Configuration with Ecore

The first Ecore feature we will focus on is configuration for an application. Any non-trivial application needs to store somewhere the options selected by the user. Once the application is started the second time it should "remember" the user choices. This implies the saving of configuration parameters on disk (filesystem) between runs.

The traditional way to store configuration in a UNIX system is well known. Each application reads and writes a text file which is human readable. Most times this text file contains key-value pairs on each line, but there are applications with more complicated configuration files which actually define their own configuration language schematics. Several of the heavyweight UNIX servers (web, mail, FTP) can even have configurations which span multiple files and directories.

This approach was chosen for its universality. Changing the configuration of any program means using any text editor to change the text file. Configuration files are usable across any architecture since they are text based. Contrast this to the commercial (closed-source) world where configuration is stored into cryptic binary files. These files are contained in a non-documented format known only to the company that produces the respective application. If the company dies you are out of luck. You cannot move configuration files around and several times you even need special programs (converters) just to upgrade configuration files to newer versions.

Of course the UNIX approach has its drawbacks too. First of all casual users do not really like to manually edit text files. While a UNIX administrator is happy that with a single SSH shell and his trusty VI editor can completely (and remotely) manage the whole system, a non-expert user prefers GUI dialogs with buttons and entries for configuration parameters. Then there is the problem of the actual text format. While the configuration of most programs in a UNIX system are in text, the exact layout of the text file differs from application to application. A comment can start with #,; or % for example. Comments may or may not span multiple lines. The order of lines may be important or not. Some lines will be in blocks some other will not. You get the idea. The fact that other UNIX programs also use text files for input (Makefiles, Latex, e.t.c) makes things even worse. A non-expert user is afraid that she even may change the configuration file to a non valid state which will be not understood by the application.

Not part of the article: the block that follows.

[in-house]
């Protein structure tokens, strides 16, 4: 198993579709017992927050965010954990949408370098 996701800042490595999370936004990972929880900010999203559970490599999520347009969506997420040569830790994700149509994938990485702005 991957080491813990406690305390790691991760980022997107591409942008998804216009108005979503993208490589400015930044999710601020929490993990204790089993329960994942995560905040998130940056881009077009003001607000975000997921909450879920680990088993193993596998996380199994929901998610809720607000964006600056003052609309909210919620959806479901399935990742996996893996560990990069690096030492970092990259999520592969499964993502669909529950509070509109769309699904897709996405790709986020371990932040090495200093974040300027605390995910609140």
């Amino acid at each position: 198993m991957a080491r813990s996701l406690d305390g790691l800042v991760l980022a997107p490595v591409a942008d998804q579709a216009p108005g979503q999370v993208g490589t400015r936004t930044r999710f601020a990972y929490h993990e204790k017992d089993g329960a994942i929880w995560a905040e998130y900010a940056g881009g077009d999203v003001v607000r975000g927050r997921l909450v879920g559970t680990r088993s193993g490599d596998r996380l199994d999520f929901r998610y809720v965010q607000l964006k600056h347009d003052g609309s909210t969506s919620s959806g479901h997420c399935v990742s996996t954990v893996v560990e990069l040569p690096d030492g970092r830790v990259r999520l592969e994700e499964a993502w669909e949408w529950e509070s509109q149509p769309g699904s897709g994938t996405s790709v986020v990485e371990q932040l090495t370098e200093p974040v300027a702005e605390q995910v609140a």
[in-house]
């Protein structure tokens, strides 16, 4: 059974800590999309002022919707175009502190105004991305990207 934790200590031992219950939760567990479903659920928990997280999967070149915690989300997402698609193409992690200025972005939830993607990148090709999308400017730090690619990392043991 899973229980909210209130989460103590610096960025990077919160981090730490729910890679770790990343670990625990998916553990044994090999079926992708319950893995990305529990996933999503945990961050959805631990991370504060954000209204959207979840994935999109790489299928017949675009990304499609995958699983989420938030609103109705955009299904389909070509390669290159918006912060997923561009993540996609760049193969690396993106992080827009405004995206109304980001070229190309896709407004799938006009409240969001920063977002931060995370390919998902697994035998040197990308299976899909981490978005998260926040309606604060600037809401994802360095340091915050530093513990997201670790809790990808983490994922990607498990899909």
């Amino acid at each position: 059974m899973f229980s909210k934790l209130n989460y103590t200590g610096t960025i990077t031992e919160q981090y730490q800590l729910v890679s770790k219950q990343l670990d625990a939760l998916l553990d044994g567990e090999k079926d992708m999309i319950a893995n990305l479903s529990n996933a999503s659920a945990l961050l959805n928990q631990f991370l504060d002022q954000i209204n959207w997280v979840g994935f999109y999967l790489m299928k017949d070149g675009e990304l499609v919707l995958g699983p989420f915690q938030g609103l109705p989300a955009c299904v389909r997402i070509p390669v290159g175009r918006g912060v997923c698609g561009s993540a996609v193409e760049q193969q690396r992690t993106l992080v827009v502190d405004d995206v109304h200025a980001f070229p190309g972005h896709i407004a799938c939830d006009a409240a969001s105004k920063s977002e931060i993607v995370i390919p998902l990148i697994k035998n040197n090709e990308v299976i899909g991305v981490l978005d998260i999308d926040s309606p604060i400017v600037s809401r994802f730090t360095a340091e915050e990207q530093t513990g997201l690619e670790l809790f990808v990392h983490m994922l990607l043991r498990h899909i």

Another problem (from the development view) is the fact that each application must now implement a text parser for its specific file format. While specialized tools exist for this purpose (lex/flex, yacc/bison), for small applications this is simply an overkill. Not to mention the fact that text parsing is almost always slower that reading binary data. For small configuration files this is not a problem but for huge applications this becomes quickly evident.

Finally a big question is what happens when someone changes the configuration file while the UNIX application is actually running. If the application does not support this, one must simply restart it so that the new changes take effect. Otherwise the application is informed that its configuration file has changed and it automatically fetches the new values from disk. There is even a well-accepted convention just for UNIX servers for this reason. Once an application of this kind receive an NOHUP UNIX signal it is expected to read again from the disk its configuration file and adapt accordingly. So in effect the NOHUP signal is the "restart" signal.